The race to inject more prestige appeal into compact city cars is about to pick up pace with an all-new Renault Clio.
Volkswagen has been making the running with its Golf and Polo in Australia’s smarter suburbs, but now Renault is intent on pushing its position with a new contender. And it’s not alone, with Peugeot and Citroen also injecting plenty of style into the smaller end of the range.
The common strategy is to boost showroom appeal beyond the bottom line.
“The top reason buyers give for choosing the Clio is always design,” says Renault's project manager for the fifth-generation Clio, Vincent Dubroca. “Way more than in other market segments, but also against its direct competitors.”
The Clio is Renault’s biggest seller worldwide, and Australian buyers will have to wait for the new model: despite being unveiled next month, first deliveries down under will not be until early 2020. But momentum is already building for what will be the company’s first petrol-electric hybrid model.
While the 2019 Clio is small on the outside it achieves a TARDIS-like trick of being bigger on the inside, with a more upmarket look and feel.
“The interior has undergone a true revolution, with a considerable improvement in perceived quality, greater sophistication and technology," espouses design guru Laurens van den Acker, who has transformed the Renault range in recent years.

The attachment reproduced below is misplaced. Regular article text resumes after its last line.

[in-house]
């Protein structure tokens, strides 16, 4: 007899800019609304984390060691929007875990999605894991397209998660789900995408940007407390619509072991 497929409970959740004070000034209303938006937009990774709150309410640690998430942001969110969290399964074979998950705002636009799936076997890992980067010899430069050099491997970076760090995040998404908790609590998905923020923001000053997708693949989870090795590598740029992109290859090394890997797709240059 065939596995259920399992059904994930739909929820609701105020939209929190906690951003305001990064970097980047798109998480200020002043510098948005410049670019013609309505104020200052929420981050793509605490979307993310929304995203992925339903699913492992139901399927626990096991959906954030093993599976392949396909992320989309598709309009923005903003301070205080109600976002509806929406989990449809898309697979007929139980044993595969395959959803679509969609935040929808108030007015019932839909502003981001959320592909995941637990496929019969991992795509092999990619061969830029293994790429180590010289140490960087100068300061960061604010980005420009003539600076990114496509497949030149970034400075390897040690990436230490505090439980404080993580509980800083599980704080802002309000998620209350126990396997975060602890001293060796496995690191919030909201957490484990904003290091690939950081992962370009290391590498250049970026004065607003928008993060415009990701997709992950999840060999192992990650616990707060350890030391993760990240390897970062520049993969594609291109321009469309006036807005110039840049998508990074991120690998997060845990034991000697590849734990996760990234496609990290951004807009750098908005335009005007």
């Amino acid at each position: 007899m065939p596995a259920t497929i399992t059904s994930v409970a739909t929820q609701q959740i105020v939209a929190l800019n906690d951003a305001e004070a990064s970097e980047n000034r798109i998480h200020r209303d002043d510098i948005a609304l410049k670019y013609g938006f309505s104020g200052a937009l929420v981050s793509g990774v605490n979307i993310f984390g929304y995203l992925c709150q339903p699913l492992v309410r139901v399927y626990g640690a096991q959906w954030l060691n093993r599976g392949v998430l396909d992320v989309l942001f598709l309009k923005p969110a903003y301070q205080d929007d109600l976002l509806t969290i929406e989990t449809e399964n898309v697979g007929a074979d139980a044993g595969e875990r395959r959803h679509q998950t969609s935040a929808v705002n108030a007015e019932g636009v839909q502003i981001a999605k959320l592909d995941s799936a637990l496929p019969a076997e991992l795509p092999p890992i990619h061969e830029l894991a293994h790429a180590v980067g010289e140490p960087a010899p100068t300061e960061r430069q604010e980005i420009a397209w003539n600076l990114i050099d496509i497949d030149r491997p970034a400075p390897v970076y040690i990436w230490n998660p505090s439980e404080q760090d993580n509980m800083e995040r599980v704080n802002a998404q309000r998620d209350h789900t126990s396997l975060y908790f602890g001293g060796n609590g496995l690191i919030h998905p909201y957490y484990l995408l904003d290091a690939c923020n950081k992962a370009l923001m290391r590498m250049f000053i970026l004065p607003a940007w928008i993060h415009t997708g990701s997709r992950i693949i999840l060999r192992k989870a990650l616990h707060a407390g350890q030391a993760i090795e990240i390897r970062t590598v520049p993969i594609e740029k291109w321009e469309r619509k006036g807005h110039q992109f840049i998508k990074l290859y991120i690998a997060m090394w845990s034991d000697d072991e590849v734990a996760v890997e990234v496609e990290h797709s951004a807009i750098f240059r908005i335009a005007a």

“When I arrived at Renault, it was looking for its soul. This time, we have so much to build on it would be a shame to throw it away,” he smiles.
“We’re reaching towards premium segment cars. The hard plastic was in your face. Now what’s soft is close and what’s hard is far away. The interior is where the emphasis is, but the difference between today and tomorrow is cars become smart.”
He’s talking not only about the wave of infotainment, but also the need to have a car that is easy for a driver to operate despite the imminent arrival of semi-autonomous support systems.
“Designers like the idea of getting rid of buttons because Apple takes buttons away. But in a smartphone you’re concentrating and in a car you’re doing 120km/h.”
Renault describes the Clio as a 'supermini' and it’s not alone in Europe.
“If you look at what people are buying, our most popular variants are quite highly specified,” Paul Pottinger, of Volkswagen Australia, tells Australian Business Traveller.
“In the case of Golf, more than 70 per cent of Australian sales are over $30,000, and Polo buyers are looking at a slightly less-expensive Golf. We don’t get carried away with the myth that the Polo is just for P-platers and first-time buyers.”
For Peugeot and Citroen, which are style leaders but lag on sales in the supermini stakes, the objective is to hit the sweet spot with a smaller number of buyers.
“There is no point in us trying to play the volume game," admits local Peugeot and Citroen spokesman Tyson Bowen. "The 208 and C3 are both popular with people who are keen on good design and want something that makes a statement."